It was a very traditional wedding and W and I were, as expected, the centre of attention, something I was definitely not used to. There was certainly no invitation for shyness or introversion, which made the day even more of a struggle for me.

I had to make a speech (my first real public speaking exercise) and everybody wanted to speak to me, especially relatives that I had never met before. At one stage, both W and I found separate hiding places and just spent about an hour in total solitude trying to get our breath back.

People were wondering where the bride and groom were and when I turned up some time before W, I was interrogated.

“Where’s W?”

“I haven’t seen her – I reckon she’s hiding – that’s where I have been.”

It was a great day and everybody enjoyed it.

At that point in my life, I can honestly say that Wonderful Life seemed to sum everything up perfectly - for a while at least.


drb said...

Hi Mr PM,

I am surprised by this song choice as we have polarised music taste (in addition to geographical and period differences). I like this song too!

Please to hear that you had a great wedding day afterall. :-)

I don't know what your mum or exMIL will think about having children outside the wedlock. Most of my students are doing things in reverse: live together, buy a place, have a child or two then get married when the children are old enough to be flower girls or page boys.

I wonder that will be a better recipe and will cut down divorce rate?

Kath Lockett said...

Ah yes, the 'living in sin' conundrum and then the wedding which is, in reality, mostly for the parents....

We 'lived in sin' fairly early on too and at first my mum didn't approve until I said to her, "How old were you when you and Dad married?"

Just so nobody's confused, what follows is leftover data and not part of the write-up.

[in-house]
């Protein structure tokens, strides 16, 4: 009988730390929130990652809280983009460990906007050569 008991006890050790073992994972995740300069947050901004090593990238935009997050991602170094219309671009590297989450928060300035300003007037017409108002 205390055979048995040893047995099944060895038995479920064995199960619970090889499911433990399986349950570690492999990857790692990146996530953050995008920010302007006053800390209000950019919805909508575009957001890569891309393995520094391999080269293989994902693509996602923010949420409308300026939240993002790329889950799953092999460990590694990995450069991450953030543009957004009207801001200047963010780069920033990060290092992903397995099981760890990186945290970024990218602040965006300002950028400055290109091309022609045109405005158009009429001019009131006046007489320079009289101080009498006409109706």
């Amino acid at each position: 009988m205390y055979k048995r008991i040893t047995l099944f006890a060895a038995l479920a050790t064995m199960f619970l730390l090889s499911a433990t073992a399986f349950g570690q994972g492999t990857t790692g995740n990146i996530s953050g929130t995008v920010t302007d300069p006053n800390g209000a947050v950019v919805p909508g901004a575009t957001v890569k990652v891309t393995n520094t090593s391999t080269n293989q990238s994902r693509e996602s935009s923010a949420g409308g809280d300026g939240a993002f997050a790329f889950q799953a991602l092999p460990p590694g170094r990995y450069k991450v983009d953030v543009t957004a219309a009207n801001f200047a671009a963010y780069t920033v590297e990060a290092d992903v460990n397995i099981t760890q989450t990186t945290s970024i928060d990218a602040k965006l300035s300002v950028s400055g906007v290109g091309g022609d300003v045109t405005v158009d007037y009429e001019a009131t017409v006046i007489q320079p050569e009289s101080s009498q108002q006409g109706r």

"Well I'm twenty five, so by my age you'd already had to extra years of regular sex, hadn't you!"

She laughed so hard, she had tears. It was never an issue from then on.

LOVED this song and even bought his follow up, 'Everything's coming up roses' as well.

Elephant's Child said...

My mother always referred to my smaller portion as her 'son in sin' and tried to smile. Nonetheless she wasn't smiling. And we are not married yet. So I hear you on the subject of expectations. A minefield.

I am loving this series. Thank you mega heaps.

Anji said...

It is a lovely tune and life is Wonderful.

I hope that my daughter's fiancé (their idea not mine) doesn't resent me. When they came home together for the first time I never thought to ask if they might want to sleep seperately.

How times have changed - at least young people don't have to hide and pretend any more

Jackie K said...

I. LOVE. THIS. SONG! I love it so much, always have. I just spent a lovely ten minutes listening to this and reading your beautiful post. Thank you!

Plastic Mancunian said...

Bonjour Kath,

Good response :-)

This song is one of my favourite pop songs. I love it too.




Plastic Mancunian said...

Hi drb,

I'm sure that our musical taste isn't *that* polarised. I like rock music, yes, but there are loads of melodic masterpieces similar to this wonderful song that perhaps haven't drifted past your radar.

Yes - the wedding was great - if not tiring. The problem is, had W and I had kids and NOT got married, the outcome would have been the same.

People just differ sadly.




Plastic Mancunian said...

Hi EC,

I like the term "son in sin". I am sure had W's mum grown up in our era, she may have had a different outlook about living together.

W's dad didn't give two hoots.




Plastic Mancunian said...

Hi ANji,

Well I have that to come. If my boys are anything like me, they will expect it I guess.

That will be an interesting moment.




Plastic Mancunian said...

Hi Jackie,

It really IS a beautiful song, isn't it?

Glad you like it.




drb said...

I wonder if people are not bound by marriage, would they have stayed in the relationship as long or even proceeded to have children?

Plastic Mancunian said...

Hi drb,

I can only answer from my perspective; to me marriage was just something that was expected; living in sin was frowned upon. I have a rather cynical view on marriage these days - but only for myself. I'm happy for other people to get married - but it is up to them. I don't think my life would have been different had W and I lived in sin - apart from the bedroom arrangements at her mum's house.